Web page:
The Shadow does this by affecting you indirectly via projections, harboring very negative emotions, as well as unconsciously guiding your life towards tragedy.
Over time you lose sight of reality. Your view of reality is distorted. The way you see people is distorted. Even your sense of right and wrong becomes distorted.
This is because the shadow has been bottled up inside for too long.
It deeply infects your psyche in a very dangerous way.
You’ll reach a point of mental nihilism, drowning in resentment, as if you’ve been rejected by fate.
You find yourself hopeless and see no point in going on.
The Shadow has a death grip.
When the shadow has you in its grasp you will think to yourself that your life is useless and miserable. If it’s going to be like this then you don’t want to keep going. And in an act of self-hatred, you’re more than willing to take others with you.
It’s usually at this point, someone is looking directly into the eyes of their shadow.
And it’s at this point, you either make a great realization, or you come to the wrong resolution.
If you’re ever in this position, you will be surprised by what you see. You’ll tell yourself:
“No. This can’t be it. This can’t be me.”
And you’ll deny what you’re looking at. At least for a while.
If you’re lucky you’ll realize, “Oh my God, that is me…”
Should you come to this realization that the malevolent force inside you, your shadow, is actually a part of you, it will calm down.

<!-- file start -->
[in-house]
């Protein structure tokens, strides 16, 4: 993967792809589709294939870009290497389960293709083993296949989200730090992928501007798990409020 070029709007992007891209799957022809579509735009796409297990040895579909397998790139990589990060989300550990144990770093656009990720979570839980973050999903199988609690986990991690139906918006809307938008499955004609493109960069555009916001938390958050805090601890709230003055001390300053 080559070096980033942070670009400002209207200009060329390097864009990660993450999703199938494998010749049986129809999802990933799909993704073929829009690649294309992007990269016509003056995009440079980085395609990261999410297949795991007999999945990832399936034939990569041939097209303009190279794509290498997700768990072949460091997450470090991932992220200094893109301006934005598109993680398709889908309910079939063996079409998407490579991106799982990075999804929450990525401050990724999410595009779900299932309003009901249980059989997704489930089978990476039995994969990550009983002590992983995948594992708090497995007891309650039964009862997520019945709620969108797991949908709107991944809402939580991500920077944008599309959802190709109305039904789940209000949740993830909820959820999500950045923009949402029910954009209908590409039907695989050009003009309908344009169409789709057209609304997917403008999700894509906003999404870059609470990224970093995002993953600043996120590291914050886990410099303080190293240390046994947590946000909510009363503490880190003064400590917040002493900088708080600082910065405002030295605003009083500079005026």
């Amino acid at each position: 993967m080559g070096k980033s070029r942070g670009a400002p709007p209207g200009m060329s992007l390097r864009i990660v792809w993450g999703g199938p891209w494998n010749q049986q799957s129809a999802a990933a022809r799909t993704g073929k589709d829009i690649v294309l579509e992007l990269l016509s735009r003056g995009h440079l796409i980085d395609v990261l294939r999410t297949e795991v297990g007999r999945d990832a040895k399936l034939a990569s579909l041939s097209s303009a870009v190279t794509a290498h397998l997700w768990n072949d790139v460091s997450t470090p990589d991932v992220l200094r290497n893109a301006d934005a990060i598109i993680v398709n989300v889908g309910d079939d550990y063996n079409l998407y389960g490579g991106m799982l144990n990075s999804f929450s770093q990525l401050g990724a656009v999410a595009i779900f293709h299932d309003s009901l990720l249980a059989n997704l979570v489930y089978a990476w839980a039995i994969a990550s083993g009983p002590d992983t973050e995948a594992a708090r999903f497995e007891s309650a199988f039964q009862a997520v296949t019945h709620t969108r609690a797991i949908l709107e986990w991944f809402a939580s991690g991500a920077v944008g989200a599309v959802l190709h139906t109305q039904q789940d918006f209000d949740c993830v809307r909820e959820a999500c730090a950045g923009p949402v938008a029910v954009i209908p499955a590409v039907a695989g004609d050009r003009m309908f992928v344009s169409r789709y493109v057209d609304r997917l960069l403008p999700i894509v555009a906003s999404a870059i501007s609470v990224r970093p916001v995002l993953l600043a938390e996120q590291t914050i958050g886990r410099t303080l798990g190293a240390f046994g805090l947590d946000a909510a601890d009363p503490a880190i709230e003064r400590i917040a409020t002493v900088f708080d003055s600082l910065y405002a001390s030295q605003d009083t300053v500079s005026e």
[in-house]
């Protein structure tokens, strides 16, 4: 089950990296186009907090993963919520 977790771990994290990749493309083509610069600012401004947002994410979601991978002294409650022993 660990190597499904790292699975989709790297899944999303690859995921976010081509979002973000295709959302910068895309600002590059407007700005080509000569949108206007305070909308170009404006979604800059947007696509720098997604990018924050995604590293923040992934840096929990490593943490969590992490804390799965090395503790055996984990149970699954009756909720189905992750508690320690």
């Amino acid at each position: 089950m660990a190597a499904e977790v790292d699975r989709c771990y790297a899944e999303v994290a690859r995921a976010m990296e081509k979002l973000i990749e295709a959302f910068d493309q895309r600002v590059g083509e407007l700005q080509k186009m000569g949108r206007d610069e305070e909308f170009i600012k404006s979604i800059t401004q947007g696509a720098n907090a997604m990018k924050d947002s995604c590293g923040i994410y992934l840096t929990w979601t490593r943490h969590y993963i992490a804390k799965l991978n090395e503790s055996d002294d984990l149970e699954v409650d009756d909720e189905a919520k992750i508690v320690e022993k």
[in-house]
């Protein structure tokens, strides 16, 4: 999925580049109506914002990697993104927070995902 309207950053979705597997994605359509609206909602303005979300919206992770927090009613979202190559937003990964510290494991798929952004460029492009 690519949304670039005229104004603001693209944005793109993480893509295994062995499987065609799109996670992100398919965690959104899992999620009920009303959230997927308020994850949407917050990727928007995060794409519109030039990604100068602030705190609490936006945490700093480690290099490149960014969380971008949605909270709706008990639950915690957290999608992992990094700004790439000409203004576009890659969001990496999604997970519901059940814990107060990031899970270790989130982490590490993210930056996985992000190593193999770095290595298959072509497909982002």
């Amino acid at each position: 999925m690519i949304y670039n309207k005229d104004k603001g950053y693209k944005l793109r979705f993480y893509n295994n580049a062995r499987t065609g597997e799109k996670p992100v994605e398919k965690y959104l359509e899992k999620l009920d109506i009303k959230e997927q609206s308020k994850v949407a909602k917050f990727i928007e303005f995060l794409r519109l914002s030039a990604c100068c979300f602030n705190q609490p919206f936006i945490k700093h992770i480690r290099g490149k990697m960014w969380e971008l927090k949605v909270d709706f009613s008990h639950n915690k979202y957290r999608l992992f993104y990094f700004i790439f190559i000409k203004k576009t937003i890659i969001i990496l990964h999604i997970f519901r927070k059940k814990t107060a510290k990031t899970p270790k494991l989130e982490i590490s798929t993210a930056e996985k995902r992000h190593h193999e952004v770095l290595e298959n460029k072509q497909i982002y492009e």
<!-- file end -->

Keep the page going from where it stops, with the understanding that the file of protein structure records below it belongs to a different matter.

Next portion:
Then you will be surprised that it took this much for it to come into your awareness. It took you this far in hopes of your validation.
Within a short time, you’ll find peace.
But not everyone is so lucky.
Some people don’t make this realization.
Instead, they come to the resolution that they want to forfeit. And they’re taking other people with them.
It’s like the story of Dr. Jekyll and Mr. Hyde. The doctor is a good, refined man. He creates a potion and when he takes this potion his shadow self comes out, known as Hyde.
But the more freedom Hyde is given, the more destruction that comes of it.
Over time, Hyde starts to take control, causing mayhem and massacre.
In the end, at the very moment that Hyde, the shadow self, takes complete control–He commits suicide.
So you see, Shadow Work is becoming aware of your shadow self and integrating it into who you are.
It just so happens that people who are in a very bad place tend to come into contact with their shadow.
So instead of integrating with their shadow via shadow work, some people give in to their shadow persona.
By this point, their entire worldview is completely twisted.
Like mentioned earlier, this is the type of person who hijacks a plane or takes a gun to school, causing mayhem and massacre.